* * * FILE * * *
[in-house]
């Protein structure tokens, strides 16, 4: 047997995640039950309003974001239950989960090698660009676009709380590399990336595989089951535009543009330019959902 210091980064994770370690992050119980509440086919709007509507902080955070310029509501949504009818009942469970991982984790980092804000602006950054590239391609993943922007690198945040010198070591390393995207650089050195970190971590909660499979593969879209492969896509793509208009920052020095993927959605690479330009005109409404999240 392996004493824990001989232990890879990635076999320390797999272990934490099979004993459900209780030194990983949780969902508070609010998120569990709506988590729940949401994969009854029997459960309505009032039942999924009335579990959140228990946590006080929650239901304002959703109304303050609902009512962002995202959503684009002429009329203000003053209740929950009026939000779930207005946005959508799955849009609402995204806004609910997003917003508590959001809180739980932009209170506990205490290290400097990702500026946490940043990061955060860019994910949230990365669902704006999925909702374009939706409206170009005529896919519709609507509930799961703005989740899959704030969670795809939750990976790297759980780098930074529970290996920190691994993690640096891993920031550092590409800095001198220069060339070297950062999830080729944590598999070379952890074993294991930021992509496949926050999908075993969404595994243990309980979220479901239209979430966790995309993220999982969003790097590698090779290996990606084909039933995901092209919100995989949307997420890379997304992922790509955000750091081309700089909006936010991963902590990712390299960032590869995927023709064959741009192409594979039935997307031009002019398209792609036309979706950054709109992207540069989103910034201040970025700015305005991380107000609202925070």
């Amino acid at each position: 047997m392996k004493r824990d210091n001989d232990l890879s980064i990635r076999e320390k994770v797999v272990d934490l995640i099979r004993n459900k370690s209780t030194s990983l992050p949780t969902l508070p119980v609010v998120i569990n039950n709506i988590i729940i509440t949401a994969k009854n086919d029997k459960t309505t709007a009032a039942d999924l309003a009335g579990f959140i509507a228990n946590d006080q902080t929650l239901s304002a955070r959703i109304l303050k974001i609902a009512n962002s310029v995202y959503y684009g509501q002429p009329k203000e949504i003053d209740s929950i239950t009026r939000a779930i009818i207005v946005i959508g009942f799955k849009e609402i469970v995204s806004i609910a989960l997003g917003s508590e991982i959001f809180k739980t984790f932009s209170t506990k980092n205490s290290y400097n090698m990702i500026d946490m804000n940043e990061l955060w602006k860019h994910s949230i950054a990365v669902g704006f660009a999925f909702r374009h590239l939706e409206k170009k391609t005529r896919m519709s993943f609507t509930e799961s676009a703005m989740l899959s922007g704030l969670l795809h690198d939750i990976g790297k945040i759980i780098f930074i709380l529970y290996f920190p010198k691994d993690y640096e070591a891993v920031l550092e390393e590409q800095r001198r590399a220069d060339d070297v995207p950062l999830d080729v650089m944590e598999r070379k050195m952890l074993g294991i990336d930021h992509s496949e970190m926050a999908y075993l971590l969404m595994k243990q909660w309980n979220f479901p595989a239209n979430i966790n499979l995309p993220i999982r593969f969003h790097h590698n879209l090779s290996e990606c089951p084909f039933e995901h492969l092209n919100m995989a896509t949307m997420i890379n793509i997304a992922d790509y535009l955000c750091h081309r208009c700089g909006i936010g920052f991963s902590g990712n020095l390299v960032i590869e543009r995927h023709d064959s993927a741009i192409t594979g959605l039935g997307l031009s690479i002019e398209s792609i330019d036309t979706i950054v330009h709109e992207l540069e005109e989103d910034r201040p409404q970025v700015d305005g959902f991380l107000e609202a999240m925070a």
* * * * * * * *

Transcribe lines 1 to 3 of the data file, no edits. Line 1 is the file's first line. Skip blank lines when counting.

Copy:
[in-house]
């Protein structure tokens, strides 16, 4: 047997995640039950309003974001239950989960090698660009676009709380590399990336595989089951535009543009330019959902 210091980064994770370690992050119980509440086919709007509507902080955070310029509501949504009818009942469970991982984790980092804000602006950054590239391609993943922007690198945040010198070591390393995207650089050195970190971590909660499979593969879209492969896509793509208009920052020095993927959605690479330009005109409404999240 392996004493824990001989232990890879990635076999320390797999272990934490099979004993459900209780030194990983949780969902508070609010998120569990709506988590729940949401994969009854029997459960309505009032039942999924009335579990959140228990946590006080929650239901304002959703109304303050609902009512962002995202959503684009002429009329203000003053209740929950009026939000779930207005946005959508799955849009609402995204806004609910997003917003508590959001809180739980932009209170506990205490290290400097990702500026946490940043990061955060860019994910949230990365669902704006999925909702374009939706409206170009005529896919519709609507509930799961703005989740899959704030969670795809939750990976790297759980780098930074529970290996920190691994993690640096891993920031550092590409800095001198220069060339070297950062999830080729944590598999070379952890074993294991930021992509496949926050999908075993969404595994243990309980979220479901239209979430966790995309993220999982969003790097590698090779290996990606084909039933995901092209919100995989949307997420890379997304992922790509955000750091081309700089909006936010991963902590990712390299960032590869995927023709064959741009192409594979039935997307031009002019398209792609036309979706950054709109992207540069989103910034201040970025700015305005991380107000609202925070």
């Amino acid at each position: 047997m392996k004493r824990d210091n001989d232990l890879s980064i990635r076999e320390k994770v797999v272990d934490l995640i099979r004993n459900k370690s209780t030194s990983l992050p949780t969902l508070p119980v609010v998120i569990n039950n709506i988590i729940i509440t949401a994969k009854n086919d029997k459960t309505t709007a009032a039942d999924l309003a009335g579990f959140i509507a228990n946590d006080q902080t929650l239901s304002a955070r959703i109304l303050k974001i609902a009512n962002s310029v995202y959503y684009g509501q002429p009329k203000e949504i003053d209740s929950i239950t009026r939000a779930i009818i207005v946005i959508g009942f799955k849009e609402i469970v995204s806004i609910a989960l997003g917003s508590e991982i959001f809180k739980t984790f932009s209170t506990k980092n205490s290290y400097n090698m990702i500026d946490m804000n940043e990061l955060w602006k860019h994910s949230i950054a990365v669902g704006f660009a999925f909702r374009h590239l939706e409206k170009k391609t005529r896919m519709s993943f609507t509930e799961s676009a703005m989740l899959s922007g704030l969670l795809h690198d939750i990976g790297k945040i759980i780098f930074i709380l529970y290996f920190p010198k691994d993690y640096e070591a891993v920031l550092e390393e590409q800095r001198r590399a220069d060339d070297v995207p950062l999830d080729v650089m944590e598999r070379k050195m952890l074993g294991i990336d930021h992509s496949e970190m926050a999908y075993l971590l969404m595994k243990q909660w309980n979220f479901p595989a239209n979430i966790n499979l995309p993220i999982r593969f969003h790097h590698n879209l090779s290996e990606c089951p084909f039933e995901h492969l092209n919100m995989a896509t949307m997420i890379n793509i997304a992922d790509y535009l955000c750091h081309r208009c700089g909006i936010g920052f991963s902590g990712n020095l390299v960032i590869e543009r995927h023709d064959s993927a741009i192409t594979g959605l039935g997307l031009s690479i002019e398209s792609i330019d036309t979706i950054v330009h709109e992207l540069e005109e989103d910034r201040p409404q970025v700015d305005g959902f991380l107000e609202a999240m925070a």